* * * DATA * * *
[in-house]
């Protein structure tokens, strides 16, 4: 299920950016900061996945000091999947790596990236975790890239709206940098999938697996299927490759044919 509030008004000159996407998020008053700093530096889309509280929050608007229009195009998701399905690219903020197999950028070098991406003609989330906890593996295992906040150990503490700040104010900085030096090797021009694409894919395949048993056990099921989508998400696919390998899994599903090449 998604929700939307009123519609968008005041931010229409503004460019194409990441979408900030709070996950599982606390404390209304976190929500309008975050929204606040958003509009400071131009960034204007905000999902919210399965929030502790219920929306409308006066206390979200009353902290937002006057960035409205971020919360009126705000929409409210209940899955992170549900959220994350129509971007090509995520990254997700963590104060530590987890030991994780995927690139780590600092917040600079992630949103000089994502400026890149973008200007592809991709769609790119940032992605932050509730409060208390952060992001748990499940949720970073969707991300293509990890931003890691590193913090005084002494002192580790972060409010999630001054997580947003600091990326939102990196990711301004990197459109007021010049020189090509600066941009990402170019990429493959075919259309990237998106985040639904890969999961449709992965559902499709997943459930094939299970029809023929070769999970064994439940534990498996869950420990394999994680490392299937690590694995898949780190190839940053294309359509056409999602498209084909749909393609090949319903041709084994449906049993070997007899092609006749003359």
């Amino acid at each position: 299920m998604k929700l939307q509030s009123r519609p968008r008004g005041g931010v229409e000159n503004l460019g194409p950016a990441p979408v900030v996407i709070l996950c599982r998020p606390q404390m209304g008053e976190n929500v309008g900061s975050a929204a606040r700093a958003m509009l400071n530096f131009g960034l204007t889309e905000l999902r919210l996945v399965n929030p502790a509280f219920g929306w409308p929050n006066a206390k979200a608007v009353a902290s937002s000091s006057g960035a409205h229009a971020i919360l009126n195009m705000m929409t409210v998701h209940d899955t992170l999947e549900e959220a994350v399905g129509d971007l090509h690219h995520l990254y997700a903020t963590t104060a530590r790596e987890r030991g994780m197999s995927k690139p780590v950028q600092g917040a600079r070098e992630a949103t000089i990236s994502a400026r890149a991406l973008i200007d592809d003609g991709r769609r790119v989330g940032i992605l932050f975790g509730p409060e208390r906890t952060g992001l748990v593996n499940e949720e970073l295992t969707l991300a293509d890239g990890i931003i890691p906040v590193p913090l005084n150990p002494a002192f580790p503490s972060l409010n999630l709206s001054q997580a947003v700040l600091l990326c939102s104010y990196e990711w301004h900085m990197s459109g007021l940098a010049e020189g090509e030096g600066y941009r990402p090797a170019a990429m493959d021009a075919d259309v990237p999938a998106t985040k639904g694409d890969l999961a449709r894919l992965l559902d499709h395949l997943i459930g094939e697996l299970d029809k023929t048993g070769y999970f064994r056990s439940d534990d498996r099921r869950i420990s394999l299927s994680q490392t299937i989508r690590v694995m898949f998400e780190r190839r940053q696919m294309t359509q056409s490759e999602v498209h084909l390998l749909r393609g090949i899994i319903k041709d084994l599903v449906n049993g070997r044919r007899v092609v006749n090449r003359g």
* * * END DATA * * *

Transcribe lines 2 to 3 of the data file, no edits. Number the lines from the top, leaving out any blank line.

């Protein structure tokens, strides 16, 4: 299920950016900061996945000091999947790596990236975790890239709206940098999938697996299927490759044919 509030008004000159996407998020008053700093530096889309509280929050608007229009195009998701399905690219903020197999950028070098991406003609989330906890593996295992906040150990503490700040104010900085030096090797021009694409894919395949048993056990099921989508998400696919390998899994599903090449 998604929700939307009123519609968008005041931010229409503004460019194409990441979408900030709070996950599982606390404390209304976190929500309008975050929204606040958003509009400071131009960034204007905000999902919210399965929030502790219920929306409308006066206390979200009353902290937002006057960035409205971020919360009126705000929409409210209940899955992170549900959220994350129509971007090509995520990254997700963590104060530590987890030991994780995927690139780590600092917040600079992630949103000089994502400026890149973008200007592809991709769609790119940032992605932050509730409060208390952060992001748990499940949720970073969707991300293509990890931003890691590193913090005084002494002192580790972060409010999630001054997580947003600091990326939102990196990711301004990197459109007021010049020189090509600066941009990402170019990429493959075919259309990237998106985040639904890969999961449709992965559902499709997943459930094939299970029809023929070769999970064994439940534990498996869950420990394999994680490392299937690590694995898949780190190839940053294309359509056409999602498209084909749909393609090949319903041709084994449906049993070997007899092609006749003359």
């Amino acid at each position: 299920m998604k929700l939307q509030s009123r519609p968008r008004g005041g931010v229409e000159n503004l460019g194409p950016a990441p979408v900030v996407i709070l996950c599982r998020p606390q404390m209304g008053e976190n929500v309008g900061s975050a929204a606040r700093a958003m509009l400071n530096f131009g960034l204007t889309e905000l999902r919210l996945v399965n929030p502790a509280f219920g929306w409308p929050n006066a206390k979200a608007v009353a902290s937002s000091s006057g960035a409205h229009a971020i919360l009126n195009m705000m929409t409210v998701h209940d899955t992170l999947e549900e959220a994350v399905g129509d971007l090509h690219h995520l990254y997700a903020t963590t104060a530590r790596e987890r030991g994780m197999s995927k690139p780590v950028q600092g917040a600079r070098e992630a949103t000089i990236s994502a400026r890149a991406l973008i200007d592809d003609g991709r769609r790119v989330g940032i992605l932050f975790g509730p409060e208390r906890t952060g992001l748990v593996n499940e949720e970073l295992t969707l991300a293509d890239g990890i931003i890691p906040v590193p913090l005084n150990p002494a002192f580790p503490s972060l409010n999630l709206s001054q997580a947003v700040l600091l990326c939102s104010y990196e990711w301004h900085m990197s459109g007021l940098a010049e020189g090509e030096g600066y941009r990402p090797a170019a990429m493959d021009a075919d259309v990237p999938a998106t985040k639904g694409d890969l999961a449709r894919l992965l559902d499709h395949l997943i459930g094939e697996l299970d029809k023929t048993g070769y999970f064994r056990s439940d534990d498996r099921r869950i420990s394999l299927s994680q490392t299937i989508r690590v694995m898949f998400e780190r190839r940053q696919m294309t359509q056409s490759e999602v498209h084909l390998l749909r393609g090949i899994i319903k041709d084994l599903v449906n049993g070997r044919r007899v092609v006749n090449r003359g």